Even now when we see replays of that incident, I feel a sense of loss. Jimmy was like the third son to our parents and a dear brother. He gave us a lot of memories to recount. Its almost 11 years to the day since he died and I have never recounted Jimmy's life in this detail to anyone. These are the bits of memories we share whenever the family conversation diverts to him! He holds a special place in our hearts.

Jimmy Boy - Part 2

Continues from Jimmy Boy - Part 1
Jimmy loved us all a lot, of course, as any other dog would love his adopted family. He would wag his long tail and lick us all over the face after we came back from school. We would then share our evening snack with him before proceeding to do our homework. He loved Dad too, he never let Dad go into the house after he came back from work unless he patted him and nuzzled him, but as much as he liked Dad he was also petrified of him. No one quite knew why, my dad never even hit him, but he was scared none the less. If he wasn't behaving himself and wouldn't listen to us, all it took was a shout from Dad and he would quiet down immediately, bow his head, put his tail down and walk away. It was an amazing sight, as we never even trained him to obey commands. But he was Jimmy, and he had an aggressive streak in him! He had strong likes and dislikes and me and my brother fell in the former category. Much as he was afraid of Dad, he would start barking at Dad if he found we were at the receiving end of one of Dad's rare outbursts of anger. Visitors to our house of course never believed this. So we put up a show for their benefit. Dad would suddenly call out our names, show mock anger and start scolding us, sometimes using a ruler for effect. His shouts never failed to attract Jimmy who would come dashing to the entrance, stand on the steps and start barking at Dad drawing chuckles and claps from visitors. Jimmy never understood why everyone was serious one moment and laughing the next and would go on barking for some more time probably realising that we pulled a fast one on him.

He loved splashing himself in puddles of water after a strong spell of rain and cover himself with mud, but it wasn't as though he particularly liked water. If he suspected that we were going to give him a bath, he would run away. We had to corner him, avoid his teeth and leash him to get him a bath. Since we stayed in the tropics, we would typically use the cold water from the well, drawing it out using a long bucket and dumping buckets upon buckets of water upon him. He would bear this for a while (perhaps secretly enjoying the cool water from the well), but just as we were thinking that he was taking this lying down, he would shake himself and drench us in water. His mane would stand up all over him and once finished, he would give us a long satisfied triumphant yelp.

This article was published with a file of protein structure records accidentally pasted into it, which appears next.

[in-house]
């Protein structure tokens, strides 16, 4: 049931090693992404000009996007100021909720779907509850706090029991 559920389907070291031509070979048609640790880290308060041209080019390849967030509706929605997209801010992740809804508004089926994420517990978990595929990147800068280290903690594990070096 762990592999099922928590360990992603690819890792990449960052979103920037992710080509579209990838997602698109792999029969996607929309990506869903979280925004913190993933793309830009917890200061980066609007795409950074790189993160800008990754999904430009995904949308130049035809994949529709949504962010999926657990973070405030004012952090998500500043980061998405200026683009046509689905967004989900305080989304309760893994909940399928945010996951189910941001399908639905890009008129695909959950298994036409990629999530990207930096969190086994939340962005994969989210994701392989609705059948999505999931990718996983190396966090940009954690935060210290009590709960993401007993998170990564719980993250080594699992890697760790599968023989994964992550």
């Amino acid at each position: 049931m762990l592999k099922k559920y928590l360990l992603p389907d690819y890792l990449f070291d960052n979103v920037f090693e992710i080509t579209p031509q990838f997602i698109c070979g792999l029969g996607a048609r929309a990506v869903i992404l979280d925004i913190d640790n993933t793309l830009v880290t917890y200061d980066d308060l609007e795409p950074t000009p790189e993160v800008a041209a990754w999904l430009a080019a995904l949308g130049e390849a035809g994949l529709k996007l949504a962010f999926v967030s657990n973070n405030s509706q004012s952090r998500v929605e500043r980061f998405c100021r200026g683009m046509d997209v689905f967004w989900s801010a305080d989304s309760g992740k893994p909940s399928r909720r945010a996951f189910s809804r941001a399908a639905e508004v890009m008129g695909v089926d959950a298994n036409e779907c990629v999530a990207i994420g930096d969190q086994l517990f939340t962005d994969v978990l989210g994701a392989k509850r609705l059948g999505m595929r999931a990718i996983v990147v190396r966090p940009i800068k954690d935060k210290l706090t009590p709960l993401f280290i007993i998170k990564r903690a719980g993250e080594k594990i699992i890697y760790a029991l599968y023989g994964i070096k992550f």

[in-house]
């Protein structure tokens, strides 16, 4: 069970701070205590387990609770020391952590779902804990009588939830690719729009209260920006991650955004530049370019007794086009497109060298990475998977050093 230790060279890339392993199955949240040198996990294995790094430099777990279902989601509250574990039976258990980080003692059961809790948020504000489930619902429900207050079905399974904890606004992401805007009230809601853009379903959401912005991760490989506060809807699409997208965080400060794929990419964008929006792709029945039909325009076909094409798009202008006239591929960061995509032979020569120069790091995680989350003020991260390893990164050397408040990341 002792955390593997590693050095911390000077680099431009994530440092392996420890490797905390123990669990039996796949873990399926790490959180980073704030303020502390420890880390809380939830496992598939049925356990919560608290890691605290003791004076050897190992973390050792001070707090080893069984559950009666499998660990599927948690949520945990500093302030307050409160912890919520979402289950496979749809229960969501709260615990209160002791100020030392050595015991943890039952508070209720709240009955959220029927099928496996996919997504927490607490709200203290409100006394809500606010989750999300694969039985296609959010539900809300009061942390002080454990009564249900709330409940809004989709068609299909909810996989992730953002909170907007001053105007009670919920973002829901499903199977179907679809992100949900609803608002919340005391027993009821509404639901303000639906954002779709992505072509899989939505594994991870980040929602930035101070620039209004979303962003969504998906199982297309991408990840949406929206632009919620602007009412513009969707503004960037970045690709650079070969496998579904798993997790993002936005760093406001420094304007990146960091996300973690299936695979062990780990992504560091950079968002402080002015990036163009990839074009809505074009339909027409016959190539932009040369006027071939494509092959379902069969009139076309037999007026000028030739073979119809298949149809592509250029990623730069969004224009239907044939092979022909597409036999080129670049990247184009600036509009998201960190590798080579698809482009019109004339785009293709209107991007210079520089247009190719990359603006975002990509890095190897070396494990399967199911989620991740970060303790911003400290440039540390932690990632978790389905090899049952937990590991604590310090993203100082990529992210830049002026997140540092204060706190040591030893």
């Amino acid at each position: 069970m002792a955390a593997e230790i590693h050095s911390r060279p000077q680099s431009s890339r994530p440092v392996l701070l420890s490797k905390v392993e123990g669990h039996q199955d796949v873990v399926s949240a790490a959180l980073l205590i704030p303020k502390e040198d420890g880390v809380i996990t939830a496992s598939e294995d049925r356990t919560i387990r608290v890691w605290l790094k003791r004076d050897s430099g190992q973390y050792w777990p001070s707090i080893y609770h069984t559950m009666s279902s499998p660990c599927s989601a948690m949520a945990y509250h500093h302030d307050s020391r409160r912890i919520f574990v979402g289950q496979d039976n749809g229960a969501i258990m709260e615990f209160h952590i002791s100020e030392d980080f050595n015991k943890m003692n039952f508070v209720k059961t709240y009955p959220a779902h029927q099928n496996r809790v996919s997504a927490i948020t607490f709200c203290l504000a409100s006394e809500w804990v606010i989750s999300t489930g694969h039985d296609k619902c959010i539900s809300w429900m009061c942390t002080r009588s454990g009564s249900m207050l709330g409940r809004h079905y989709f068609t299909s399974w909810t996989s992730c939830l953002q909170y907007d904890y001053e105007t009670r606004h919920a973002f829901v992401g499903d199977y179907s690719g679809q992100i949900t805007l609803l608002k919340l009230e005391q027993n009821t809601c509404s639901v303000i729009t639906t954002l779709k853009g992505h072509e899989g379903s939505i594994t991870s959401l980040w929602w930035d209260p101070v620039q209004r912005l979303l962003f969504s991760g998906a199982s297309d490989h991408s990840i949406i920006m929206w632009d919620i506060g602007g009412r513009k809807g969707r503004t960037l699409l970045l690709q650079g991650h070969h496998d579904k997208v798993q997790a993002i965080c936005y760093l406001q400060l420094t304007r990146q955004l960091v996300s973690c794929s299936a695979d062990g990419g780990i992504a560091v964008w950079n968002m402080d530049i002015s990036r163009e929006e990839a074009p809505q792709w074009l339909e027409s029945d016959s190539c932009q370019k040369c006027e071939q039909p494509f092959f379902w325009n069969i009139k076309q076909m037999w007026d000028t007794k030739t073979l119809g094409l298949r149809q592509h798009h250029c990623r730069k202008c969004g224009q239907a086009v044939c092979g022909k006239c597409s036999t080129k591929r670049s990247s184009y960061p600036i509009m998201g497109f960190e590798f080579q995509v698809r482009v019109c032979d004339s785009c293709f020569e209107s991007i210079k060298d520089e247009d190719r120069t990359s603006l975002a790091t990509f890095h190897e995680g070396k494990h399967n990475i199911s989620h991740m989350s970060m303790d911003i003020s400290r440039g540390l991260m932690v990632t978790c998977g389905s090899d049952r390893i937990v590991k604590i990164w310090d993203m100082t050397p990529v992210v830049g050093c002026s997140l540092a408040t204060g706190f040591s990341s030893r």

As for his dislikes, it included any foreign creature invading his territory. One of Jimmy's favourite pastimes was to sit near the gate and peep from the grill and 'greet' anyone walking on the street. He particularly disliked the early risers from the neighbouring labour colony who attended calls of nature early in the morning. But anyone trying to squat anywhere near the vicinity of the house was scared away by a ferocious volley of abuse from Jimmy. It amused Dad a lot as he unsuccessfully tried to shoo them away from doing the disgusting thing near our house.
But Jimmy had a pet hate, his bete noir, in the form of another Dog called Johnny. Johnny was a nondescript but was fed by our neighbours and he would move in and out of their house at will, roaming the neighbourhood quite freely. He was also quite strong unlike other street dogs as he was well fed by the kindly neighbours but had the aggressive streak of a street dog. No one quite knew how or why Jimmy and Johnny hated each other so much, but they would let out a string of insults at each other whenever Johnny passed in front of our house. In fact Johnny would make sure Jimmy was at the gate, wait if he wasn't and made sure he made his feelings known. He also frequently trailed the neighbours whenever they paid a visit to the house, unsuccessfully trying to sneak in to our house. We knew what would happen if he came in and made sure the gate was always locked. But one day Johnny and Jimmy were having a particularly bad day and Johnny just rushed in the moment we opened the door a little. What followed was a fierce battle between the two dogs. They fell over each other, bit and scratched each other and made so much racket that it borough the entire neighbourhood to our house. No one dared go near them for fear of getting bitten by one or both the dogs. For us it was a pain to watch as Jimmy, although holding up quite well in a fight against a seasoned street fighter, appeared tot be losing the fight. Just when it started looking bad, the neighbour's son walked straight into the middle of the two dogs and kicked Johnny so severely he fell a few feet away and ran out of the gate, leaving Jimmy, quite literally licking his wounds. He was given medical attention by a Vet and recovered quite soon but his hate and fear of Johnny only increased after that. Thankfully after that both never had a chance to shake hands again.